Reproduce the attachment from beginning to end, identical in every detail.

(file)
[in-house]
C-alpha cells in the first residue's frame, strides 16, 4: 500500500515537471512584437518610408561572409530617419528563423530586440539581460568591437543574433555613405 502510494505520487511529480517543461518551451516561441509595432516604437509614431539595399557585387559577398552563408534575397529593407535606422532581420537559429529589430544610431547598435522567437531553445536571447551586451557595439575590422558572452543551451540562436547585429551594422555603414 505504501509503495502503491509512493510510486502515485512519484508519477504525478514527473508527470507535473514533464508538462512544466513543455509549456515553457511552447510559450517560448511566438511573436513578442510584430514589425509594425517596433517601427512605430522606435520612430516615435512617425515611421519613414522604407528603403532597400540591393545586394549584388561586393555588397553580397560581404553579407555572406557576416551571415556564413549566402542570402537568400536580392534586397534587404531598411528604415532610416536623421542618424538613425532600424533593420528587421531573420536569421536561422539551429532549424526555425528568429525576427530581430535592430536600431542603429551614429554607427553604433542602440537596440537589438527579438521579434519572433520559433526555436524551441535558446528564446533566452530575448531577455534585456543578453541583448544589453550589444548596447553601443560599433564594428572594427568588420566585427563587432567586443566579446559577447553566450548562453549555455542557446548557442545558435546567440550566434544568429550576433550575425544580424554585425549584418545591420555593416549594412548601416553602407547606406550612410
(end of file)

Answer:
[in-house]
C-alpha cells in the first residue's frame, strides 16, 4: 500500500515537471512584437518610408561572409530617419528563423530586440539581460568591437543574433555613405 502510494505520487511529480517543461518551451516561441509595432516604437509614431539595399557585387559577398552563408534575397529593407535606422532581420537559429529589430544610431547598435522567437531553445536571447551586451557595439575590422558572452543551451540562436547585429551594422555603414 505504501509503495502503491509512493510510486502515485512519484508519477504525478514527473508527470507535473514533464508538462512544466513543455509549456515553457511552447510559450517560448511566438511573436513578442510584430514589425509594425517596433517601427512605430522606435520612430516615435512617425515611421519613414522604407528603403532597400540591393545586394549584388561586393555588397553580397560581404553579407555572406557576416551571415556564413549566402542570402537568400536580392534586397534587404531598411528604415532610416536623421542618424538613425532600424533593420528587421531573420536569421536561422539551429532549424526555425528568429525576427530581430535592430536600431542603429551614429554607427553604433542602440537596440537589438527579438521579434519572433520559433526555436524551441535558446528564446533566452530575448531577455534585456543578453541583448544589453550589444548596447553601443560599433564594428572594427568588420566585427563587432567586443566579446559577447553566450548562453549555455542557446548557442545558435546567440550566434544568429550576433550575425544580424554585425549584418545591420555593416549594412548601416553602407547606406550612410